In advance of his sold-out concert in Spaulding Auditorium, legendary flutist Sir James Galway discussed his life and musical career over tea and pastries with invited Dartmouth students. There were many flutists in attendance who wanted to know his "secret." According to the master, the secret is practice. "I approach my work in an investigative way, not in a routine way where I become a parrot," he said. "There's a major difference between practicing and playing music." He remarked further that "the goal is not to play scales quickly or better than the next guy. Look at it this way, just because someone can type fast, it doesn't mean they can write anything interesting." The hour-long discussion became a lesson in the history of the modern flute and was peppered with humorous anecdotes. At one point, Galway was interrupted by his ringing cell phone. Without missing a beat, he answered and politely asked to return the call since he was "in class, talking rubbish right now." A charmer to the end, Galway stayed behind for photographs with many eager students.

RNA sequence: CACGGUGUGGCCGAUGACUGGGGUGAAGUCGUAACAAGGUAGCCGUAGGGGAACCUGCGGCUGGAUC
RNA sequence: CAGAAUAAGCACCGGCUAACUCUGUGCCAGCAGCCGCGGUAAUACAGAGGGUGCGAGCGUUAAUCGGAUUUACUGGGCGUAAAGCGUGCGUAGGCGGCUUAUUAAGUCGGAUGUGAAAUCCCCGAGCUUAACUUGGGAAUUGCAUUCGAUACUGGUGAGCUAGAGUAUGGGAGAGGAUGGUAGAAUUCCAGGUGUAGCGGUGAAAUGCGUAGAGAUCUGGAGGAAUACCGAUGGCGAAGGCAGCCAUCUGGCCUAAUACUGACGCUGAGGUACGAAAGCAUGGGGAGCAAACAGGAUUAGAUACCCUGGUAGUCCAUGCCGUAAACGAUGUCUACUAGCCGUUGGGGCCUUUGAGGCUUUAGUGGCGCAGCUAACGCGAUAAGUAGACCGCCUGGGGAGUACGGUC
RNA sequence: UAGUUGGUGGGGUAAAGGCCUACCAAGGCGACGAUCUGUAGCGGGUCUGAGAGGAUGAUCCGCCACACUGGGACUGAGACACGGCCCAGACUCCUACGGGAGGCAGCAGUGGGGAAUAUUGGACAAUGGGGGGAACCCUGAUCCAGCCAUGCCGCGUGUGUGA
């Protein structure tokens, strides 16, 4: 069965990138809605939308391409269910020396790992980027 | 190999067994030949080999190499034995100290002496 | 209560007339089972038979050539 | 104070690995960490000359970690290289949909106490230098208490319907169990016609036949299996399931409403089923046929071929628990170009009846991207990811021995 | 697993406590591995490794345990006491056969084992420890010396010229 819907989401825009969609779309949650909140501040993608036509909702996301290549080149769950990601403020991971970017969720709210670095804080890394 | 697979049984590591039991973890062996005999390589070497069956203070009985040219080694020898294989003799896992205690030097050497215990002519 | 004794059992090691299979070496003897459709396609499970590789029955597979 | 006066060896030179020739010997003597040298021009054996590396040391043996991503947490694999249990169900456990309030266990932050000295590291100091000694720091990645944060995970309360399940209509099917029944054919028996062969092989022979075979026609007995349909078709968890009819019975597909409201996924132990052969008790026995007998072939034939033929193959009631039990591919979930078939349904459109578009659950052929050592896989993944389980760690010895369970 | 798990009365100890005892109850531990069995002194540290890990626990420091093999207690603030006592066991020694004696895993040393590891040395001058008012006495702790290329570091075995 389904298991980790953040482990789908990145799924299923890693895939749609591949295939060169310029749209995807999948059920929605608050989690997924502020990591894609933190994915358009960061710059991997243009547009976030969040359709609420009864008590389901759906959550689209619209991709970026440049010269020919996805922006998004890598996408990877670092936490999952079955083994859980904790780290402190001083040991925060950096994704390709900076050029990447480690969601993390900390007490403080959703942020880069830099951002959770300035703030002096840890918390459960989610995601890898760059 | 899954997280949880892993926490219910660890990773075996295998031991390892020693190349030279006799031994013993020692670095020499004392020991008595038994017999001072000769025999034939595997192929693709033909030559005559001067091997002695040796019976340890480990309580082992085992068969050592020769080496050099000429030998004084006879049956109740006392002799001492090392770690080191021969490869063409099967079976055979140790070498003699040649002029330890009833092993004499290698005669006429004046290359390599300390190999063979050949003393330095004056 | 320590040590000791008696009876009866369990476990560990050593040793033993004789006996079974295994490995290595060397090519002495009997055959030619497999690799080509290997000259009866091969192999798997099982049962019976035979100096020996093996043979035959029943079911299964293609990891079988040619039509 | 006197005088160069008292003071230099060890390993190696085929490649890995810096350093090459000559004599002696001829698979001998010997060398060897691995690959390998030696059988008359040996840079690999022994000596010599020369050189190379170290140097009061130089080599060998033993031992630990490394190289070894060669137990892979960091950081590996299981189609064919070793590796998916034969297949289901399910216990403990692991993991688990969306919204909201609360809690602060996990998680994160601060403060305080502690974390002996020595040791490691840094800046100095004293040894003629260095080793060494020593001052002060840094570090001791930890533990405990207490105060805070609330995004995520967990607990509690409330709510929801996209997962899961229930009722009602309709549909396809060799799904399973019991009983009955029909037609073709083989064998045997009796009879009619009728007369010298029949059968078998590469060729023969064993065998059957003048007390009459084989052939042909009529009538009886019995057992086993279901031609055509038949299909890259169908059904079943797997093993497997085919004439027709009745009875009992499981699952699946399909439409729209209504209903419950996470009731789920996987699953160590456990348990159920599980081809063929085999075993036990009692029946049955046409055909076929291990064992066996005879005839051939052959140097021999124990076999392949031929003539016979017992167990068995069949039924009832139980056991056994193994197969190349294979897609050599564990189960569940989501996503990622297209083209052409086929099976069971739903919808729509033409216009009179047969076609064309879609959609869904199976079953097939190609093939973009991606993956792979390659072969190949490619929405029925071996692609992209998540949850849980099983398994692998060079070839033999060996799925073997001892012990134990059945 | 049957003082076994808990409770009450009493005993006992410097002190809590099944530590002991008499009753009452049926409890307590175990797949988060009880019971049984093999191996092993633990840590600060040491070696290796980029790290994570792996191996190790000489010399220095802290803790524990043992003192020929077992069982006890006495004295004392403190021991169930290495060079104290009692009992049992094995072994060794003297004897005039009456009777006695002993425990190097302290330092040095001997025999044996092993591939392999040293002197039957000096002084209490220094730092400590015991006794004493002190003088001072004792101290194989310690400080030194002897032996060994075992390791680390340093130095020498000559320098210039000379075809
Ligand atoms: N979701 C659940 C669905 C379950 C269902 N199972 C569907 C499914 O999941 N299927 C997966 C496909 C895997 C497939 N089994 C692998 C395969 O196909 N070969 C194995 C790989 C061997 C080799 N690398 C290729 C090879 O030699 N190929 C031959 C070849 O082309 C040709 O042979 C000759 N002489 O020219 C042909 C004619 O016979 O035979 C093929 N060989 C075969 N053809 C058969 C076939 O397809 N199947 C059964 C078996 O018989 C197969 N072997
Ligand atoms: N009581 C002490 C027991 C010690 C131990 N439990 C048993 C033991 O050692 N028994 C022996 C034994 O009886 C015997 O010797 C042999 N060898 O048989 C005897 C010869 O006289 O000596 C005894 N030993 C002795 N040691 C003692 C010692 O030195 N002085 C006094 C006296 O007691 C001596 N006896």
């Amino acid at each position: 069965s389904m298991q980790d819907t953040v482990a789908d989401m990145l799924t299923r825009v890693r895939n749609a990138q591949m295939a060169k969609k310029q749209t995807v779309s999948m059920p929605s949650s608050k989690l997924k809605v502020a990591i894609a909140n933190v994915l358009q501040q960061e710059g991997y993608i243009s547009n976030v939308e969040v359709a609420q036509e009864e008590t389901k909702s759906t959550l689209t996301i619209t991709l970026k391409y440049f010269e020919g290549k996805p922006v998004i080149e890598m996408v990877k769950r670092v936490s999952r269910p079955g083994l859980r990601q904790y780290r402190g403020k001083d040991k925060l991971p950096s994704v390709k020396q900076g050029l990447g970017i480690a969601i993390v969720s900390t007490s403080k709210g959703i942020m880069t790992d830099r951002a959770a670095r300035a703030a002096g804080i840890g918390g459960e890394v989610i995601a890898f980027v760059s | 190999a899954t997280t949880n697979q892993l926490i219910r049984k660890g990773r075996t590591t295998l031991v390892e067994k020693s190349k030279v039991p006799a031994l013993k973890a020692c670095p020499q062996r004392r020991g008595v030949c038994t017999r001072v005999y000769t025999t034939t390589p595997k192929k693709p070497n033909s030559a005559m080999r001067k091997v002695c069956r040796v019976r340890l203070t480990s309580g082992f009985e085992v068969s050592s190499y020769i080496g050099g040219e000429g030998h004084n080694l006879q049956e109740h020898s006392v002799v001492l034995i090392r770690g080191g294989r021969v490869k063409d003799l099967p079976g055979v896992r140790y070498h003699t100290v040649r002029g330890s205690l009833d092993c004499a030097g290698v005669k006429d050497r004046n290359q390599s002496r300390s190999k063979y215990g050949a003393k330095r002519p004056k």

Photos by Tilman Dette '10